September 2021 | Volume 13, Issue 2
Note: This article, “FAA Fines Against Disruptive Airline Passengers Tops $1 Million Mark” makes an excellent companion piece to discuss with “FAA Proposes More Than $500,000 in New Fines Against Unruly Airline Passengers."
FAA Fines Against Disruptive Airline Passengers Tops $1 Million Mark
According to the article, the U.S. Department of Transportation’s FAA announced recently it has proposed more than $531,000 in new fines against 34 airline passengers on commercial flights for a variety of reckless behaviors, including refusing to wear masks, pushing the total amount of proposed penalties in 2021 above $1 million.
The FAA stated they have received approximately 3,889 reports of unruly behavior by passengers dating back to the start of the year, including about 2,867 reports of passengers refusing to comply with the federal facemask mandate. An example: A passenger on a mid-May JetBlue flight from New York to San Francisco has been assessed a $42,000 fine for allegedly making stabbing gestures towards passengers and "snorting what appeared to be cocaine from a plastic bag."
Half of all newly reported incidents, 17 out of the 34, involve flights to or from Florida.
Dating back to 2020, there’s been an alarming rise in the number of air rage incidents in which flight attendants have been assaulted or threatened. The new FFA report cites a man who allegedly threw his carry-on luggage at other passengers before "grabbing a flight attendant by the ankles and putting his head up her skirt" on a JetBlue flight from New York to Florida in late May. The FAA has proposed a $30,000 fine for a passenger on a Jan. 3 Frontier flight from Atlanta to New York whom they accuse of trying to gain entry to the flight deck by physically assaulting two flight attendants and threatening to kill one of them.
"The first time we take one of these jerks who is assaulting flight attendants or attempting to take an aircraft down — and they go away for a few years and they get a massive fine— I think that will send a message," House Transportation Chairman Peter DeFazio (D-Ore.) told the media earlier this week.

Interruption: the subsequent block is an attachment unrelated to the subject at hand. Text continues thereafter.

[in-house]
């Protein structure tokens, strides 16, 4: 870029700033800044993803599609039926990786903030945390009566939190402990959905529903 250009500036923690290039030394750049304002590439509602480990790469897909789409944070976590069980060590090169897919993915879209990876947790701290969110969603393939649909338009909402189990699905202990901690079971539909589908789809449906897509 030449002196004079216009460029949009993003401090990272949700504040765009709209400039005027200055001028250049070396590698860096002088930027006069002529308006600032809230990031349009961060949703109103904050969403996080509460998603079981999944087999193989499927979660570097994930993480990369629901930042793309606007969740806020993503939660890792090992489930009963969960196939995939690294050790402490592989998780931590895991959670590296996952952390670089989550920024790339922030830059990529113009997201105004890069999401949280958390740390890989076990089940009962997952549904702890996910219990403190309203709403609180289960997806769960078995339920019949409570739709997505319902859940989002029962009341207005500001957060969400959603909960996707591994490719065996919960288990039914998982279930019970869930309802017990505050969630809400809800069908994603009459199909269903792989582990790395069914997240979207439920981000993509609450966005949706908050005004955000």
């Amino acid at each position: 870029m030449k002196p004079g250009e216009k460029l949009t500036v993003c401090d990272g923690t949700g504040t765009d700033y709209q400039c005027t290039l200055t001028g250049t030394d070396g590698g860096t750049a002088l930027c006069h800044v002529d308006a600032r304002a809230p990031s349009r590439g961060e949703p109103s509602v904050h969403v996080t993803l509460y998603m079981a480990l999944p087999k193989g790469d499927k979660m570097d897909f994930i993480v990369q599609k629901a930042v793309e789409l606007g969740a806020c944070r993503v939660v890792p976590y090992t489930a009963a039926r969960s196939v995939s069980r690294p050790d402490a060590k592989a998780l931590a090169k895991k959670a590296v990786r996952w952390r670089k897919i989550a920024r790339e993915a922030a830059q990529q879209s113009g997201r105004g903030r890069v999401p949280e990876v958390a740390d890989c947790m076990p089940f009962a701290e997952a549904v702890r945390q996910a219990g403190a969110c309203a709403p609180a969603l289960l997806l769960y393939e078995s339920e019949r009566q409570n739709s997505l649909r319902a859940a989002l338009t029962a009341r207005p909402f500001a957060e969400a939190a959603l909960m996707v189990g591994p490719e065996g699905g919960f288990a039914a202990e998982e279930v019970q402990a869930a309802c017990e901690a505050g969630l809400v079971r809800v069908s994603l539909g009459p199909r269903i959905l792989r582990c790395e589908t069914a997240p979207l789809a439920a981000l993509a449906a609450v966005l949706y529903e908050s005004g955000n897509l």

In early January, the FAA announced the adoption of a Zero-Tolerance policy, with administrator Steve Dickson signing an order directing a "stricter legal enforcement policy" against unruly passengers following a spike in extreme incidents on planes and in airports. In August, the FAA sent a letter to airports requesting they work closely with local law enforcement to prosecute offenders. Although the FAA is permitted to levy civil fines against disorderly passengers, it has no authority to prosecute criminal cases. In their letter, the FAA noted their investigations determined alcohol frequently contributes to unsafe behavior. As a result, they requested airports make an effort to prevent passengers from bringing "to-go" cups of alcohol onto planes. The FAA also suggested that airports bring greater awareness to the issue through "signage, public service announcement, and concessionaire education." Earlier this week, the Transportation Security Administration said it would extend existing mask requirements for public transportation through the end of the year.